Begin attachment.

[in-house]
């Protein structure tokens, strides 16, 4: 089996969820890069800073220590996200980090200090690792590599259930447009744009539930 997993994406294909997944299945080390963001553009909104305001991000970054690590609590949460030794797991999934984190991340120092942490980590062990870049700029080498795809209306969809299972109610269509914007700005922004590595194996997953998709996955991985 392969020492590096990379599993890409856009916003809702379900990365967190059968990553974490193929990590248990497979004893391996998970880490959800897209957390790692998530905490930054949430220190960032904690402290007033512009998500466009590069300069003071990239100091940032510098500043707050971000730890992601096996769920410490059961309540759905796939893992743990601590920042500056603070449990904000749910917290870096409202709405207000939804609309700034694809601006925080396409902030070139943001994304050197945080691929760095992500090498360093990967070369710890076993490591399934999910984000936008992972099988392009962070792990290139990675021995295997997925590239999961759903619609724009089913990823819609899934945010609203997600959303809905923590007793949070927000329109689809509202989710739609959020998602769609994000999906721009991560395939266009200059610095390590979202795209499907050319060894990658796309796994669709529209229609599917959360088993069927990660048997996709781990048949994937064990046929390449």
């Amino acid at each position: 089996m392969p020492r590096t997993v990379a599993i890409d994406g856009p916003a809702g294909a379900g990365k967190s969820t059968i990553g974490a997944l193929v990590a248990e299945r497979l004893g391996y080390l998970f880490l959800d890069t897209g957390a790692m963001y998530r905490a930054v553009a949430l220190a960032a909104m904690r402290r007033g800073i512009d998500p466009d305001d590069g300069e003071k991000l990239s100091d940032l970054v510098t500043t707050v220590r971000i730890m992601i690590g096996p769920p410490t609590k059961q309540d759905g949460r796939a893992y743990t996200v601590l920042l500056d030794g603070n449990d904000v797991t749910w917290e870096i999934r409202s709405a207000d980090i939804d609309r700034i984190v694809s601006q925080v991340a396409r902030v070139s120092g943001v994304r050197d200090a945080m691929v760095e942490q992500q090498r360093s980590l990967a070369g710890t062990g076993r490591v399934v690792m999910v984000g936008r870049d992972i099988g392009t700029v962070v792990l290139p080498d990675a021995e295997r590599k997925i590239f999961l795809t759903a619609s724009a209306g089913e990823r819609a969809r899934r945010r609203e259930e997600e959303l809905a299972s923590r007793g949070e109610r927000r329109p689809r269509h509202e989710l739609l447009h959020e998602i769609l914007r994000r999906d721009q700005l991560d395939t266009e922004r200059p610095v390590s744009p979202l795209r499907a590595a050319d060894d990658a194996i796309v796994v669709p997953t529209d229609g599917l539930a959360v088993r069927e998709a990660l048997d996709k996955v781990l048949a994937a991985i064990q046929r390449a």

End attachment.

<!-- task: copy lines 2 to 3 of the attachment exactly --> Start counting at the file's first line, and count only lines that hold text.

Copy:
């Protein structure tokens, strides 16, 4: 089996969820890069800073220590996200980090200090690792590599259930447009744009539930 997993994406294909997944299945080390963001553009909104305001991000970054690590609590949460030794797991999934984190991340120092942490980590062990870049700029080498795809209306969809299972109610269509914007700005922004590595194996997953998709996955991985 392969020492590096990379599993890409856009916003809702379900990365967190059968990553974490193929990590248990497979004893391996998970880490959800897209957390790692998530905490930054949430220190960032904690402290007033512009998500466009590069300069003071990239100091940032510098500043707050971000730890992601096996769920410490059961309540759905796939893992743990601590920042500056603070449990904000749910917290870096409202709405207000939804609309700034694809601006925080396409902030070139943001994304050197945080691929760095992500090498360093990967070369710890076993490591399934999910984000936008992972099988392009962070792990290139990675021995295997997925590239999961759903619609724009089913990823819609899934945010609203997600959303809905923590007793949070927000329109689809509202989710739609959020998602769609994000999906721009991560395939266009200059610095390590979202795209499907050319060894990658796309796994669709529209229609599917959360088993069927990660048997996709781990048949994937064990046929390449």
């Amino acid at each position: 089996m392969p020492r590096t997993v990379a599993i890409d994406g856009p916003a809702g294909a379900g990365k967190s969820t059968i990553g974490a997944l193929v990590a248990e299945r497979l004893g391996y080390l998970f880490l959800d890069t897209g957390a790692m963001y998530r905490a930054v553009a949430l220190a960032a909104m904690r402290r007033g800073i512009d998500p466009d305001d590069g300069e003071k991000l990239s100091d940032l970054v510098t500043t707050v220590r971000i730890m992601i690590g096996p769920p410490t609590k059961q309540d759905g949460r796939a893992y743990t996200v601590l920042l500056d030794g603070n449990d904000v797991t749910w917290e870096i999934r409202s709405a207000d980090i939804d609309r700034i984190v694809s601006q925080v991340a396409r902030v070139s120092g943001v994304r050197d200090a945080m691929v760095e942490q992500q090498r360093s980590l990967a070369g710890t062990g076993r490591v399934v690792m999910v984000g936008r870049d992972i099988g392009t700029v962070v792990l290139p080498d990675a021995e295997r590599k997925i590239f999961l795809t759903a619609s724009a209306g089913e990823r819609a969809r899934r945010r609203e259930e997600e959303l809905a299972s923590r007793g949070e109610r927000r329109p689809r269509h509202e989710l739609l447009h959020e998602i769609l914007r994000r999906d721009q700005l991560d395939t266009e922004r200059p610095v390590s744009p979202l795209r499907a590595a050319d060894d990658a194996i796309v796994v669709p997953t529209d229609g599917l539930a959360v088993r069927e998709a990660l048997d996709k996955v781990l048949a994937a991985i064990q046929r390449a």